Chris and Vivian Crump are always looking to make their farm work better, which led them on a journey to become environmental stewards.
Chris and Vivian Crump. Photo: Huff Media
In 2000, when Chris and Vivian Crump began to raise cattle and farm the land in Ilderton, Ontario, it was a mucky mess. Their farm is built on the side of a hill.
Both Chris and Vivian have always been and always wanted to be farmers.
“The focus has always been on farming. That was our main goal from day one,” said Chris. “When you’re farming, you always want to look at how to make the farm more profitable or how to sustain it.”
The Crump Family Farm is a 600-acre operation. The Crumps own 360 acres and rent the remainder, with 400 acres devoted to cash crop (wheat, corn and soy), 100 acres to hay and 100 acres for pasture. On their farm, they have a 50 head cow-calf operation with finishing barns.
Rain water created a stream that swept manure and soil into the Sydenham River’s headwaters when the Crumps first started to work their land. Photo: Christopher Crump.
“When we got here, all the water seemed to run through the barns or around the barns,” said Chris. The manure that used to wash off the Crumps land went directly into the headwaters of the Syndenham River, the first open waters of which are just down slope from the Crumps’ barns.
Rain water that didn’t flow, pooled and flooded, causing parcels of land to be a frustration to the Crumps and of little benefit to the environment. Photo: Christopher Crump.
To make their operation as effective as it could be, Chris and Vivian needed solutions to stop their topsoil washing away, improve the pastureland their cattle were on and keep manure from washing into the local watercourse.
“It wasn’t good,” said Chris. “So, we stopped it. We dug a pit just to hold the water running off the yards.”
That was the first step. For the second step, Chris and Vivian started looking for a permanent solution. In July 2019, they worked with ALUS, the St. Clair Region Conservation Authority and Ontario Soil and Crop Improvement Association (OSCIA) to fund the creation of a substantial habitat and stabilization project to settle the water on the land and improve their operation.
“We were looking for funding,” said Chris. “The project was $54,000. It was a lot of money to get that going for our one farm.”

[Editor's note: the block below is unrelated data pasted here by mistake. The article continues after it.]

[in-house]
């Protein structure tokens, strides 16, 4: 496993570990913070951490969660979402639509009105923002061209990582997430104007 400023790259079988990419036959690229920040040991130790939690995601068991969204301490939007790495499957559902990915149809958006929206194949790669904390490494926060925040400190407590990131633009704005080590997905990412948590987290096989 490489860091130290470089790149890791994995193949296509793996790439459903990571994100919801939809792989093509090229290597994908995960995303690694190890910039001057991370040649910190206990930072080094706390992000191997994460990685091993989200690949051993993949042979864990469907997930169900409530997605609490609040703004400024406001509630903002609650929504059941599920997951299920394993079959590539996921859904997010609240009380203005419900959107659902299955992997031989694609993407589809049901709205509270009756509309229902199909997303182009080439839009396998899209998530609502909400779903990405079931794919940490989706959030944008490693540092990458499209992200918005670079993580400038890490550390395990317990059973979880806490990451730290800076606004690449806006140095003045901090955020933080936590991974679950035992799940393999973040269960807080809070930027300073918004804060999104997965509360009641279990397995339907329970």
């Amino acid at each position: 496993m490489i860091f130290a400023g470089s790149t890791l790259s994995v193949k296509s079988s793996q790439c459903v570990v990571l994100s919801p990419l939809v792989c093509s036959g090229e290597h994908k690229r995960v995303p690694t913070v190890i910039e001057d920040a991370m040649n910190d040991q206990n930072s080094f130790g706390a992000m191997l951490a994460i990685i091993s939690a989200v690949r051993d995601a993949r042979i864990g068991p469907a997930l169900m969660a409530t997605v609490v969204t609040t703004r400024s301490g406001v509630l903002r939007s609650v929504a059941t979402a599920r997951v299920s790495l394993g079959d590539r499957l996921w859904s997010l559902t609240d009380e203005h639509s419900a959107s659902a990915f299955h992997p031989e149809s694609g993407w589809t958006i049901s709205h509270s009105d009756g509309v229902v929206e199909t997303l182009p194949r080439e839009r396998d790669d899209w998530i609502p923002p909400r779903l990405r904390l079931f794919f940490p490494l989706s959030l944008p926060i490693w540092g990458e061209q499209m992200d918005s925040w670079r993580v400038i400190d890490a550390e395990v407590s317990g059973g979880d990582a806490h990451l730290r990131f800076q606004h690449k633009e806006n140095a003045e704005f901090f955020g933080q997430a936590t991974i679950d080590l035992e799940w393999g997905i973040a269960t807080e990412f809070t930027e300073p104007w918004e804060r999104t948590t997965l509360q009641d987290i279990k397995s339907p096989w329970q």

The grassed waterway under construction. Photo: Christopher Crump.
As participants in the ALUS Middlesex program, Chris and Vivian were able to leverage partnerships and funding for this huge project, which allowed them to install a grassed waterway, a windbreak, a clean water diversion project and to reconstruct their largest water control pond to capture that manure runoff, all at no cost to themselves.
“Listen to the birds man; they’re back,” said Chris. “This was all open land before, now it’s a whole bunch of trees along the sides, all the crick banks are stabilized.”
The final of three control ponds sends clear water into the headwaters of the Sydenham River. Behind the pond is the completed grassed waterway that keeps a river of muck from forming on the Crumps’ grazing land and overwhelming the waters downstream. Photo: Huff Media.
Their land looks half a nature preserve, but the Crumps’ farming operation is no less diverse or impeded by their efforts to bring nature to the land. Instead, it’s helped the farm work better.
Vivian runs the family’s farm market, Crump Family Farm, selling their beef, pork and grains. They have honey—twenty hives of bees—a neighbour that supplies maple syrup; and Vivian mills nine types of grains through the store. And she’s not stopping there.
The beauty of their landscape, the diversity of their products and a keen sense of connection to nature and her community has Vivian cooking up dreams of agri-tourism.
“I want people to come and see what farming is really about. I want them to see the cows, the pasture and how it’s in harmony with the river land, to hike through our land and see what grows here,” said Vivian.
Vivian mingles with cattle in the pasture. Photo: Huff Media.
Through their commitment to farming, Chris and Vivian have become stewards of the environment and have made their farm work better for them and for their community. And they are thankful to those who help to make their journey possible.
“It was a collaborative effort. We had to fix the land. And it worked out,” said Chris. “We’re doing it to the farm, because the farm is made better because of it, and if we can do it here, other people can do it, as well.”